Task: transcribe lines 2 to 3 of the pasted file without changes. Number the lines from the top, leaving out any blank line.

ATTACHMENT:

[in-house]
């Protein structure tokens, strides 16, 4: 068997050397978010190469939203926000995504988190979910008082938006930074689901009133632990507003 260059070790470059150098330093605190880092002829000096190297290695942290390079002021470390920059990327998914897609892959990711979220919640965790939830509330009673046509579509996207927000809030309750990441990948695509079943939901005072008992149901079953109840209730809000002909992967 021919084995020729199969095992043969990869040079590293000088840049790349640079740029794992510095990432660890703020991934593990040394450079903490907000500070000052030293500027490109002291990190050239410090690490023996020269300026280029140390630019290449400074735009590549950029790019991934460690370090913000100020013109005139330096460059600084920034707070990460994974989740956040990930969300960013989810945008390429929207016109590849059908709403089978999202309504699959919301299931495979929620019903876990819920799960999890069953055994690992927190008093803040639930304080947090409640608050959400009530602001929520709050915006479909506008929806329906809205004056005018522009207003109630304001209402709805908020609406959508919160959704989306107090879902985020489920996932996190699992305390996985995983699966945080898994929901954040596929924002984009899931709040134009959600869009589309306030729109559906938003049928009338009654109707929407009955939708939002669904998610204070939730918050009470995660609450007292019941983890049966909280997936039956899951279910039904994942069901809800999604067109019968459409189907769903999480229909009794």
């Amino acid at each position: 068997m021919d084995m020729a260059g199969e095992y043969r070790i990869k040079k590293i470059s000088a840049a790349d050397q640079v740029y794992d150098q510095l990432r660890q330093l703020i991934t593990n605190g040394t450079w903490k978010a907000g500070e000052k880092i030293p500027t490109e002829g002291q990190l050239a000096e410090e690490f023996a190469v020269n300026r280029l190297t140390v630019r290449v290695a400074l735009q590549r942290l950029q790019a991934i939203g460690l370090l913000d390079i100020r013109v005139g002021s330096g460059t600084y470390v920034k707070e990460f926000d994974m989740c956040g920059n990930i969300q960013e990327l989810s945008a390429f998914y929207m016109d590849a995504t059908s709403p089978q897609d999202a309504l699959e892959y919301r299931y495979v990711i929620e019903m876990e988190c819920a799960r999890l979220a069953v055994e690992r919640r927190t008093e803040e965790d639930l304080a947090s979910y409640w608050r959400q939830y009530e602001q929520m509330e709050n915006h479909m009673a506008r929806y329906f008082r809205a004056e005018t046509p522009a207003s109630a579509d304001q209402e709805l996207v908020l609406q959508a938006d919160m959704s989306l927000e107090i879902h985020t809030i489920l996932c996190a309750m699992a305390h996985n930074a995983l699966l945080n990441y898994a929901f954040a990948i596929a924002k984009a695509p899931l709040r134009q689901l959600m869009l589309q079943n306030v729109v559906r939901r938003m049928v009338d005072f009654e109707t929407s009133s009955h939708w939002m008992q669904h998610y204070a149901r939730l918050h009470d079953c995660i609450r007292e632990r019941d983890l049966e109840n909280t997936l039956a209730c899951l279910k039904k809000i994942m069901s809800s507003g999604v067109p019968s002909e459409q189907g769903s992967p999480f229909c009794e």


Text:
């Protein structure tokens, strides 16, 4: 068997050397978010190469939203926000995504988190979910008082938006930074689901009133632990507003 260059070790470059150098330093605190880092002829000096190297290695942290390079002021470390920059990327998914897609892959990711979220919640965790939830509330009673046509579509996207927000809030309750990441990948695509079943939901005072008992149901079953109840209730809000002909992967 021919084995020729199969095992043969990869040079590293000088840049790349640079740029794992510095990432660890703020991934593990040394450079903490907000500070000052030293500027490109002291990190050239410090690490023996020269300026280029140390630019290449400074735009590549950029790019991934460690370090913000100020013109005139330096460059600084920034707070990460994974989740956040990930969300960013989810945008390429929207016109590849059908709403089978999202309504699959919301299931495979929620019903876990819920799960999890069953055994690992927190008093803040639930304080947090409640608050959400009530602001929520709050915006479909506008929806329906809205004056005018522009207003109630304001209402709805908020609406959508919160959704989306107090879902985020489920996932996190699992305390996985995983699966945080898994929901954040596929924002984009899931709040134009959600869009589309306030729109559906938003049928009338009654109707929407009955939708939002669904998610204070939730918050009470995660609450007292019941983890049966909280997936039956899951279910039904994942069901809800999604067109019968459409189907769903999480229909009794």
């Amino acid at each position: 068997m021919d084995m020729a260059g199969e095992y043969r070790i990869k040079k590293i470059s000088a840049a790349d050397q640079v740029y794992d150098q510095l990432r660890q330093l703020i991934t593990n605190g040394t450079w903490k978010a907000g500070e000052k880092i030293p500027t490109e002829g002291q990190l050239a000096e410090e690490f023996a190469v020269n300026r280029l190297t140390v630019r290449v290695a400074l735009q590549r942290l950029q790019a991934i939203g460690l370090l913000d390079i100020r013109v005139g002021s330096g460059t600084y470390v920034k707070e990460f926000d994974m989740c956040g920059n990930i969300q960013e990327l989810s945008a390429f998914y929207m016109d590849a995504t059908s709403p089978q897609d999202a309504l699959e892959y919301r299931y495979v990711i929620e019903m876990e988190c819920a799960r999890l979220a069953v055994e690992r919640r927190t008093e803040e965790d639930l304080a947090s979910y409640w608050r959400q939830y009530e602001q929520m509330e709050n915006h479909m009673a506008r929806y329906f008082r809205a004056e005018t046509p522009a207003s109630a579509d304001q209402e709805l996207v908020l609406q959508a938006d919160m959704s989306l927000e107090i879902h985020t809030i489920l996932c996190a309750m699992a305390h996985n930074a995983l699966l945080n990441y898994a929901f954040a990948i596929a924002k984009a695509p899931l709040r134009q689901l959600m869009l589309q079943n306030v729109v559906r939901r938003m049928v009338d005072f009654e109707t929407s009133s009955h939708w939002m008992q669904h998610y204070a149901r939730l918050h009470d079953c995660i609450r007292e632990r019941d983890l049966e109840n909280t997936l039956a209730c899951l279910k039904k809000i994942m069901s809800s507003g999604v067109p019968s002909e459409q189907g769903s992967p999480f229909c009794e």